– my companion and I are involved in a hair-raising escape from near death on the London Underground Subway –
I have just spent a delightful weekend at the Benslow Music Course with Tracey Cool, Judith Gregory, Richard Kenney, Adrian Scandrett and Carin Wilkinson, fine students each with quite distinctive personalities of a most attractive kind. I came home on the train with Judith, chatting about this and that, and about cantilevered staircases. What are they, I hear you ask? They are constructions with no visible means of support, which is kind of puzzling. Little did we know then how dramatically a staircase would affect us later in the day – but more of this anon. Deep into a wide-eyed exchange on the subject we realised too late that we were on the wrong London train. Loaded with bags and guitars, plus Judith’s push-bike, there was no way we could jump off in time.
Instead we travelled on to the end of the line, Moorgate, where seeking ground level we got on the up escalator. The first inkling of all not being quite right was when the bike showed a mind of its own. Instead of up it started wheeling down. Pulled by the force of gravity, it dragged the owner with it. Like a pack of cards collapsing, everything followed with a grim inevitability. The bike sliding away from her, Judith slipped. I tried to hold her, and then I slipped. I let go of my guitar when I felt all was lost and collapsed like a cowboy shot in a spaghetti western. Before you can say how’s your father we were both flat on our backs, and thankful for it, rather than tumbling all the way down to the bottom. Total silence descended as the motor shut down and the escalator came to an emergency stop.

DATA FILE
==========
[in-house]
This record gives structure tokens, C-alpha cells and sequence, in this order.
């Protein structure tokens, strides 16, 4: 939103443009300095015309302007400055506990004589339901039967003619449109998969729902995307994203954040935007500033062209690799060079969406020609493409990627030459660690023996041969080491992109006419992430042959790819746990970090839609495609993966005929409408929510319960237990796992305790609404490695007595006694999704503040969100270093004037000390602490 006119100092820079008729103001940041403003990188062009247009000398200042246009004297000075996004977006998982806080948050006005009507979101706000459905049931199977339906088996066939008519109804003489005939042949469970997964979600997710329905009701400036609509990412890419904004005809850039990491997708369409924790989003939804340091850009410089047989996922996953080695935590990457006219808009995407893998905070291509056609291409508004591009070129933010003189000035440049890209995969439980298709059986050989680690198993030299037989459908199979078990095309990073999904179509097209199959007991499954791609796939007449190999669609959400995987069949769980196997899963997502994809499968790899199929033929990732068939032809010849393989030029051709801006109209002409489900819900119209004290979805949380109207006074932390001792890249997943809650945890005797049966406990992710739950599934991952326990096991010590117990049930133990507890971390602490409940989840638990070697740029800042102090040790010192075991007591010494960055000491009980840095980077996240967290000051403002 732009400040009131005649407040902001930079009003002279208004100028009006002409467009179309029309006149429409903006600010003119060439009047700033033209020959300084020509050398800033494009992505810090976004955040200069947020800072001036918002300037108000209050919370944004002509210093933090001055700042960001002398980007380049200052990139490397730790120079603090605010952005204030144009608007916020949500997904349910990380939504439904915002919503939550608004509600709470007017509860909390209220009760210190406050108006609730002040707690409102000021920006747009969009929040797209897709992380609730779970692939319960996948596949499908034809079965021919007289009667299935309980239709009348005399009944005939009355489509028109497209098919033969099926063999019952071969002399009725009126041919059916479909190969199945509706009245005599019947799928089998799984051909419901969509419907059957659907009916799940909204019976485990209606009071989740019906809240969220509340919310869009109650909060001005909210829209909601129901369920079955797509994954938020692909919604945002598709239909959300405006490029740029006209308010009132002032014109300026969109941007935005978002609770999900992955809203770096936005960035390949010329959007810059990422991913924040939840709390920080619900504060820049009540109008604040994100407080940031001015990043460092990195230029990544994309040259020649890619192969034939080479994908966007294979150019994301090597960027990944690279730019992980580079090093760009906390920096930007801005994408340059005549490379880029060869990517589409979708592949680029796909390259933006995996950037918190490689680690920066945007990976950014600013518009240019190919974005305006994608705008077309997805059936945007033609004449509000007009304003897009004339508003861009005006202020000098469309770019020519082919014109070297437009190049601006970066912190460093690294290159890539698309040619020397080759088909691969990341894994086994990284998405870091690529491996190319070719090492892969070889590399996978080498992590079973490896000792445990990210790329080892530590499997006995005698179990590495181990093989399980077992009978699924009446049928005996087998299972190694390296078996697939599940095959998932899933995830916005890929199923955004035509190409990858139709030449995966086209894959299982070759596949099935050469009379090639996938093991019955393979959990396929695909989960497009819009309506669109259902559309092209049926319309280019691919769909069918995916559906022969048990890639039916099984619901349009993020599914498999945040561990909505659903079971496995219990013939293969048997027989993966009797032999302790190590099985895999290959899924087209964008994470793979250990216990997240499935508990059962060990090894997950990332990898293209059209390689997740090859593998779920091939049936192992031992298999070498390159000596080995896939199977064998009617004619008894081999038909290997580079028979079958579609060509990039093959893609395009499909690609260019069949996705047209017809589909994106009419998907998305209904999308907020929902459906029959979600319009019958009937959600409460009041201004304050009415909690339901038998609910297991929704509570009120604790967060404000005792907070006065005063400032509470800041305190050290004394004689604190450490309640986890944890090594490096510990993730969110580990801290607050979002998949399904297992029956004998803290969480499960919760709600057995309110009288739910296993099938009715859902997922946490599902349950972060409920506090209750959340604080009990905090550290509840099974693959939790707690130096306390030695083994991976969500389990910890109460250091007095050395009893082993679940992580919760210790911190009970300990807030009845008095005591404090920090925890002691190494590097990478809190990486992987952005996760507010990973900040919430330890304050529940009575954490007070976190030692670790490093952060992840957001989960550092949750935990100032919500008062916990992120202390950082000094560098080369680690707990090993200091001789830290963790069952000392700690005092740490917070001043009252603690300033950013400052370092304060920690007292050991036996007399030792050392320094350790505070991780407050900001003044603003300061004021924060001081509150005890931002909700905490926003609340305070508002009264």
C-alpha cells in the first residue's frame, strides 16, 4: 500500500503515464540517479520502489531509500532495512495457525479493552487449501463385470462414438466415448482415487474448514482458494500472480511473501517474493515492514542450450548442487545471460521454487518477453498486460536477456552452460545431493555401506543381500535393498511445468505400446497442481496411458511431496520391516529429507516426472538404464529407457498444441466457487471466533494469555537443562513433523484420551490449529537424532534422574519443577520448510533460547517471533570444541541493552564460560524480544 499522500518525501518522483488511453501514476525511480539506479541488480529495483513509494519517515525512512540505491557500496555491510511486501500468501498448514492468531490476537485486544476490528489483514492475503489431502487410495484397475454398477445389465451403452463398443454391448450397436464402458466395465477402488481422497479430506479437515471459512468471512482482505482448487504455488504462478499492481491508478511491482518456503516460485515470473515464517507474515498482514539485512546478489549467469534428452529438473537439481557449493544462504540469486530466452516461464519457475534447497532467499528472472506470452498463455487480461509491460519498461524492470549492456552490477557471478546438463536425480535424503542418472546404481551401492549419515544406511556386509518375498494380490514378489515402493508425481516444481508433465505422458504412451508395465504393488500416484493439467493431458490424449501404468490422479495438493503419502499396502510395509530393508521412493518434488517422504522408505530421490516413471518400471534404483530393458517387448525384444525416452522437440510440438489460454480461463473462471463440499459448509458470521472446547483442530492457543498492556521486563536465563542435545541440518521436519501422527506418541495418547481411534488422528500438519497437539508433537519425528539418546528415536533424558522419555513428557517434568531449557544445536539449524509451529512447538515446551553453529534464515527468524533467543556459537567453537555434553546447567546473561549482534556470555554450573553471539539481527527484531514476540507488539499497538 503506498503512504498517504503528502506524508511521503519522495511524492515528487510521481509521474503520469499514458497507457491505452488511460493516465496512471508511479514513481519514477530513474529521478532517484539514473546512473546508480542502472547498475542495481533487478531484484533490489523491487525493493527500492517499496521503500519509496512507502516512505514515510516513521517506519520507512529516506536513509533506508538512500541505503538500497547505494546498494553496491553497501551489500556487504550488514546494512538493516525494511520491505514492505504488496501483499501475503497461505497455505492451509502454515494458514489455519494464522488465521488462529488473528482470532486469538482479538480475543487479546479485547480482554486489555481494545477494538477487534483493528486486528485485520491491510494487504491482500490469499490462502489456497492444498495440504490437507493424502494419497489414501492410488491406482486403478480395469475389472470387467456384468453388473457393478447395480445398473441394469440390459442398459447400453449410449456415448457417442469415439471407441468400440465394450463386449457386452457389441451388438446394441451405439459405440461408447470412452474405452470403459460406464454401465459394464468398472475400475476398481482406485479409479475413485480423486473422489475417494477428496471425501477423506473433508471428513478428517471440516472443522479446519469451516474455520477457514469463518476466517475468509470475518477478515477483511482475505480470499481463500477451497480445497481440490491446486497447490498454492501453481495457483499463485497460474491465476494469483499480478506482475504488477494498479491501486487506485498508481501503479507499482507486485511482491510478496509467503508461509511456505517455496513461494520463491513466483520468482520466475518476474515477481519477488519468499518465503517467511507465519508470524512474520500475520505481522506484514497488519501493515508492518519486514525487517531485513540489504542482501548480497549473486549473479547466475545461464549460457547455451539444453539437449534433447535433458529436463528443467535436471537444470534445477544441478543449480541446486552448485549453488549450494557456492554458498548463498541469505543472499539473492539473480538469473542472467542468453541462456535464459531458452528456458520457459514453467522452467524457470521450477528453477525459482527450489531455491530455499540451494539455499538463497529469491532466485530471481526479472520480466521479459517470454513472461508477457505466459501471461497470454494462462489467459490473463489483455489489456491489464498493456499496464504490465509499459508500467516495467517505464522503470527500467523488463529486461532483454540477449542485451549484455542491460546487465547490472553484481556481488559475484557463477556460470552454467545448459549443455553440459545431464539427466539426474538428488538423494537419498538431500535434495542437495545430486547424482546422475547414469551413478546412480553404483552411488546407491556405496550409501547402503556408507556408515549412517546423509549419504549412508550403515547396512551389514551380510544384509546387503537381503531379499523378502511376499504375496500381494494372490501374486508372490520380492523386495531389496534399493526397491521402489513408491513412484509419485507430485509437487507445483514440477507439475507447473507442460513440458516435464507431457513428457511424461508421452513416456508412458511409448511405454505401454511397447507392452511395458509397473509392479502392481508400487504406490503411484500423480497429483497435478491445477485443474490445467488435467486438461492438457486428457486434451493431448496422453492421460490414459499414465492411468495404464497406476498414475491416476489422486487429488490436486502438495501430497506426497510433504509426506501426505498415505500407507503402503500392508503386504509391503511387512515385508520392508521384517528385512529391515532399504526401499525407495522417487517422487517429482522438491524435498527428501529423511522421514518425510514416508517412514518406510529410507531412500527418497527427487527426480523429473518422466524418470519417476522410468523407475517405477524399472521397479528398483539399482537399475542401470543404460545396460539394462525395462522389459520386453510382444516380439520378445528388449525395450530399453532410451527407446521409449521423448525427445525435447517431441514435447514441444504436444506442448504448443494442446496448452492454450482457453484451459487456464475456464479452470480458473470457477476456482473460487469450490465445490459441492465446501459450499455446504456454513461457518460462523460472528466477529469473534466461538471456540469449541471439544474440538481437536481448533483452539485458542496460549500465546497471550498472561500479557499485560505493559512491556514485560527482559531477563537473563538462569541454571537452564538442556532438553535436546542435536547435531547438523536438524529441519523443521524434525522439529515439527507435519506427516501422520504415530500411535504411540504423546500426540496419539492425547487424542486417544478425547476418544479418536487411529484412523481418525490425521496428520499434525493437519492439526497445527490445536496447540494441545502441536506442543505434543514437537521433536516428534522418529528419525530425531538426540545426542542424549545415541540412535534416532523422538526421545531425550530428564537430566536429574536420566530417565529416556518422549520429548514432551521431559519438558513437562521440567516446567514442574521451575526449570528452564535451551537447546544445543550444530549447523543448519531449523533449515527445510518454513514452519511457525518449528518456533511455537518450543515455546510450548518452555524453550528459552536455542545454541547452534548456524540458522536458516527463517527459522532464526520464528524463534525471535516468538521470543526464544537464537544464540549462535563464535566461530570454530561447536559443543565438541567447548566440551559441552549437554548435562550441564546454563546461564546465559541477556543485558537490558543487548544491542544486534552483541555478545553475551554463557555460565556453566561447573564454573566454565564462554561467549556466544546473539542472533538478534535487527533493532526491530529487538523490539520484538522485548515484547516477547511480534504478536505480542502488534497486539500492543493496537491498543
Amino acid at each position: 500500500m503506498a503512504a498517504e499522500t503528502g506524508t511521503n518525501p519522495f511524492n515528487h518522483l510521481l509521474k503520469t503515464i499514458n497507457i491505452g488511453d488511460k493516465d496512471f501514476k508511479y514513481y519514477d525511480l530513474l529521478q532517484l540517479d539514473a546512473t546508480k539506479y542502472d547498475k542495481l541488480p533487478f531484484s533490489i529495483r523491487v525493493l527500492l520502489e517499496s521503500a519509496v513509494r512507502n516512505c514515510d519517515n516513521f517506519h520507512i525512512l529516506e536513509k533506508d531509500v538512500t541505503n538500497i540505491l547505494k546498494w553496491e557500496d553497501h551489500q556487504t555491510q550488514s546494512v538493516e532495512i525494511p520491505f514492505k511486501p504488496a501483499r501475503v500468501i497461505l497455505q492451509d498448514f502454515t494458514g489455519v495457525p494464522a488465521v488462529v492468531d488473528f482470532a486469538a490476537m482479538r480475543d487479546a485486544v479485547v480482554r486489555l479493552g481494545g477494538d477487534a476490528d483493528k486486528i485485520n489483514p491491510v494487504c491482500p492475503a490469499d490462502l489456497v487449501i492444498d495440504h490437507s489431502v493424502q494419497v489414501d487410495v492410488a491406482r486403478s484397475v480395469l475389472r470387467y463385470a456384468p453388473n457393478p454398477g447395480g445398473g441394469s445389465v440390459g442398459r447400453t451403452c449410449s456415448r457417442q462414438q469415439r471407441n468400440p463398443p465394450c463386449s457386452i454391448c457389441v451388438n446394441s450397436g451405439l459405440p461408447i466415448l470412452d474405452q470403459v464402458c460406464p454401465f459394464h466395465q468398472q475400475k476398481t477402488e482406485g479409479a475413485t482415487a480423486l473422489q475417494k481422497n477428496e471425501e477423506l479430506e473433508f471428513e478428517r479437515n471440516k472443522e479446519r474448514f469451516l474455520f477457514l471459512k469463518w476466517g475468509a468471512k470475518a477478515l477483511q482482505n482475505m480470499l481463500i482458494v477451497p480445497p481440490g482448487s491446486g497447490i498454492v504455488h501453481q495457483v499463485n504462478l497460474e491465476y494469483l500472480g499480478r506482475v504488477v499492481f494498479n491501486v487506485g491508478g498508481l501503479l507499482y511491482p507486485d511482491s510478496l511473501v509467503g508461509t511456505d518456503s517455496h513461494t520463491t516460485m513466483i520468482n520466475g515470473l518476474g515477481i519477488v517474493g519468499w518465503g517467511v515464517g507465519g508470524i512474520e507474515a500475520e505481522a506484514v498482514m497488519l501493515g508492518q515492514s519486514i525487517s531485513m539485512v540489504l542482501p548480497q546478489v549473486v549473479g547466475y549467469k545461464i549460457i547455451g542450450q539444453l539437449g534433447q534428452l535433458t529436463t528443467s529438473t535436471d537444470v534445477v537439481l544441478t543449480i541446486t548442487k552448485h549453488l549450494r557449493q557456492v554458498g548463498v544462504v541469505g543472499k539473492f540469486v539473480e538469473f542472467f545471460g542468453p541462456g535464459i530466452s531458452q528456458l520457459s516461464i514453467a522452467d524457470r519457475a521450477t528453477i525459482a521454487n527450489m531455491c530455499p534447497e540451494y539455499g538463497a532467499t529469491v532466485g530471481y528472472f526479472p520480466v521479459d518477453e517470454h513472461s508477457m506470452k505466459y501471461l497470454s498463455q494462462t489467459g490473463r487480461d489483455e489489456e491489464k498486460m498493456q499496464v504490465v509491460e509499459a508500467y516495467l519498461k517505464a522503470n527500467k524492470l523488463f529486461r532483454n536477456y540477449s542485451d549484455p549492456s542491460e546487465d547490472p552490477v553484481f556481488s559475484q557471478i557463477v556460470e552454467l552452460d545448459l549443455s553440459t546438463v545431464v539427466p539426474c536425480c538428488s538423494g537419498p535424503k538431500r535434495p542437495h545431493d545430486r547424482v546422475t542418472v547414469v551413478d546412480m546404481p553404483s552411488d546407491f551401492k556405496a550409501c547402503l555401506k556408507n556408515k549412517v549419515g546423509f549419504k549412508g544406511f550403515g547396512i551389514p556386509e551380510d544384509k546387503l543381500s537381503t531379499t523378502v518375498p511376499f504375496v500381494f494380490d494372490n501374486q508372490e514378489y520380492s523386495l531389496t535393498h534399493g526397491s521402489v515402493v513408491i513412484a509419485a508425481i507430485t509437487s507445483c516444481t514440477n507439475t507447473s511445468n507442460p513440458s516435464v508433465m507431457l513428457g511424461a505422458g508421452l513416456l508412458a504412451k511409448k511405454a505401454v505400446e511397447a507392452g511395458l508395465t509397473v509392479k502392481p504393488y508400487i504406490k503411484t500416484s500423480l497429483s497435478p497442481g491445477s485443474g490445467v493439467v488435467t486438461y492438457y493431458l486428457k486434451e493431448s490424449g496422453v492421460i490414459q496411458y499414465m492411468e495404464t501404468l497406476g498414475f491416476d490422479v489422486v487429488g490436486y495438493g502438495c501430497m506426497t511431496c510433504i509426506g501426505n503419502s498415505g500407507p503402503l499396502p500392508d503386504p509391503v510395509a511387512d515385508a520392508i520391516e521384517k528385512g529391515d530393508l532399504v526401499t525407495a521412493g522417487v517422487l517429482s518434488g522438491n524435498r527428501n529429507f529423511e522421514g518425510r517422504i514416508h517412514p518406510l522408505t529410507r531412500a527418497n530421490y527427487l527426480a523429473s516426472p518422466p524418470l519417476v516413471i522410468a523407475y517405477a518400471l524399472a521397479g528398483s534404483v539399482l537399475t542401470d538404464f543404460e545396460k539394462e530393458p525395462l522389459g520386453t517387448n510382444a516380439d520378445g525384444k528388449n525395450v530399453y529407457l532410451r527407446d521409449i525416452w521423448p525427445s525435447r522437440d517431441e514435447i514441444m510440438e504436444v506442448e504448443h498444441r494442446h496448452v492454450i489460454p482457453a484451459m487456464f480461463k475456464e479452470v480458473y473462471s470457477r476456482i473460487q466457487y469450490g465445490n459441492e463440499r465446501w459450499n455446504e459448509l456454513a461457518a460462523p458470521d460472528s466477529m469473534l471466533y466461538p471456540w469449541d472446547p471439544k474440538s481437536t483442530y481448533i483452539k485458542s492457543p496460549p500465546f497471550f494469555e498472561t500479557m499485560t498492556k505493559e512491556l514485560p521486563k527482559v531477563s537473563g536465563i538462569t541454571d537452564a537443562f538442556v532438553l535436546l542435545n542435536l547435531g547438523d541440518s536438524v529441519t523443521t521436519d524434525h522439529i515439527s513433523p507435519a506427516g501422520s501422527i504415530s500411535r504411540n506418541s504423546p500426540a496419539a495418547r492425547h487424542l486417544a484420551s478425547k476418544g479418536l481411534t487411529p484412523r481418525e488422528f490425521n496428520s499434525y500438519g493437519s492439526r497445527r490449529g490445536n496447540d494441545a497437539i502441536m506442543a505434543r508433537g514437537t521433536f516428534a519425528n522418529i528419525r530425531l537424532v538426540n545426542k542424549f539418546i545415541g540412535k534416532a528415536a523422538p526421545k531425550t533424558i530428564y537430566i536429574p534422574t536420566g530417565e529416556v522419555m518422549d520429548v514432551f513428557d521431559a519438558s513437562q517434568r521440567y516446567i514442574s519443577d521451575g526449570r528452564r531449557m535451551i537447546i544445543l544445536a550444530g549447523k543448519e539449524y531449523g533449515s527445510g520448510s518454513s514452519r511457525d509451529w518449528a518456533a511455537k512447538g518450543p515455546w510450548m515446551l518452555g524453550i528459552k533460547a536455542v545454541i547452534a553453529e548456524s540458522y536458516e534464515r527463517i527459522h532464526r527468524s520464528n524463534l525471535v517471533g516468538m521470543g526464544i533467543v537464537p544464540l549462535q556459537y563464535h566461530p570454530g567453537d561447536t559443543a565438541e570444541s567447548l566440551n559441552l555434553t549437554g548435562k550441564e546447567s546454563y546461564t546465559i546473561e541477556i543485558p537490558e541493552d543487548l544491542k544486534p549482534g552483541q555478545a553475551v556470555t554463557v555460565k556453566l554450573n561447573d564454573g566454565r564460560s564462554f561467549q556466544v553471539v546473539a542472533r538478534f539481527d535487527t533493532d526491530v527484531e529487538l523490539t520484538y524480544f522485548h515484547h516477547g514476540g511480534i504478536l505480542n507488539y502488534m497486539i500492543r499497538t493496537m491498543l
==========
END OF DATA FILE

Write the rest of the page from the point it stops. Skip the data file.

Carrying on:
Miraculously, we dusted ourselves down, climbed up the stilled escalator, apparently no harm done. And that is the story of my hair-raising escape from near death on a London Underground escalator, as two guitars, two bags, a fully-grown adult and one push bike nearly rained down on my unprotected bald personage. But my journey did not stop there.
We parted company and I proceeded, got off at my station and stood at a bus-stop. Then it really did start to rain, first in silly spits of drizzle, and after in large dollops, until my shirt clung to me in a mangled soggy mess. Rivulets of rain water formed on my spam and dripped down my nose, creating tributaries and streams all over my face which I could not wipe off because, remember, I was holding a travel bag in one hand and a guitar in the other. Bach’s Air on a G string kept going round my head like funeral music.
I blame architects for our near disaster. If they didn’t build silly cantilevered staircases we wouldn’t have missed our stop while deep in discussion trying to understand how they work. Driven bonkers by cantilevers’ weird geometry, we ended up in an asymmetrical heap of our own with arms and legs waving crazily in the air. And now this: lashed by wind and rain, soaked to the skin, and carrying my possessions like some poor immigrant new in town.
By the way, are the Underground escalators cantilevered and driven into the side panelling with no visible means of support? Don’t even think of answering if you are about to arrive at your destination – you’ll miss it. My mind boggles what could happen to you next. And anyway, what’s so important about how cantilevered staircases work? It’s not, like, a matter of life and death.
Or is it?
16th August 2014, London